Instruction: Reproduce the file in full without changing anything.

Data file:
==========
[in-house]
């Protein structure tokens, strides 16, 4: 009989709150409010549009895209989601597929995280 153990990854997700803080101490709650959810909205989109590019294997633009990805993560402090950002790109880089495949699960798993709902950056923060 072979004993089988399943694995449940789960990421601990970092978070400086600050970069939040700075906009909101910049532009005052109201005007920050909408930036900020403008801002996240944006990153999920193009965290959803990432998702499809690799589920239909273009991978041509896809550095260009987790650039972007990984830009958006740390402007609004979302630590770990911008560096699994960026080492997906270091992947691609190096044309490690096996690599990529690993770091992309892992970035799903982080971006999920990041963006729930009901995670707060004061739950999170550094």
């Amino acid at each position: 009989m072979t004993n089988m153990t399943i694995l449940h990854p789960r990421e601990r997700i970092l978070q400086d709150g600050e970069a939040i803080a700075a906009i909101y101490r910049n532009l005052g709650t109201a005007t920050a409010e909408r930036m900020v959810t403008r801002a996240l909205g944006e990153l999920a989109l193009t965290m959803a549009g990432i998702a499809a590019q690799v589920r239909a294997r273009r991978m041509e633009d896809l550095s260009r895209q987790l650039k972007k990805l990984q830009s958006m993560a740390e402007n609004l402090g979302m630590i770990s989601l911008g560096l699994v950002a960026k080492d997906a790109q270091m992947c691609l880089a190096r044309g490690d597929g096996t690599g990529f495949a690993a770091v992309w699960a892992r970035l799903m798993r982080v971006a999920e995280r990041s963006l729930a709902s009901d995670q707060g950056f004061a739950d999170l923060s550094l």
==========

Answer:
[in-house]
């Protein structure tokens, strides 16, 4: 009989709150409010549009895209989601597929995280 153990990854997700803080101490709650959810909205989109590019294997633009990805993560402090950002790109880089495949699960798993709902950056923060 072979004993089988399943694995449940789960990421601990970092978070400086600050970069939040700075906009909101910049532009005052109201005007920050909408930036900020403008801002996240944006990153999920193009965290959803990432998702499809690799589920239909273009991978041509896809550095260009987790650039972007990984830009958006740390402007609004979302630590770990911008560096699994960026080492997906270091992947691609190096044309490690096996690599990529690993770091992309892992970035799903982080971006999920990041963006729930009901995670707060004061739950999170550094």
């Amino acid at each position: 009989m072979t004993n089988m153990t399943i694995l449940h990854p789960r990421e601990r997700i970092l978070q400086d709150g600050e970069a939040i803080a700075a906009i909101y101490r910049n532009l005052g709650t109201a005007t920050a409010e909408r930036m900020v959810t403008r801002a996240l909205g944006e990153l999920a989109l193009t965290m959803a549009g990432i998702a499809a590019q690799v589920r239909a294997r273009r991978m041509e633009d896809l550095s260009r895209q987790l650039k972007k990805l990984q830009s958006m993560a740390e402007n609004l402090g979302m630590i770990s989601l911008g560096l699994v950002a960026k080492d997906a790109q270091m992947c691609l880089a190096r044309g490690d597929g096996t690599g990529f495949a690993a770091v992309w699960a892992r970035l799903m798993r982080v971006a999920e995280r990041s963006l729930a709902s009901d995670q707060g950056f004061a739950d999170l923060s550094l």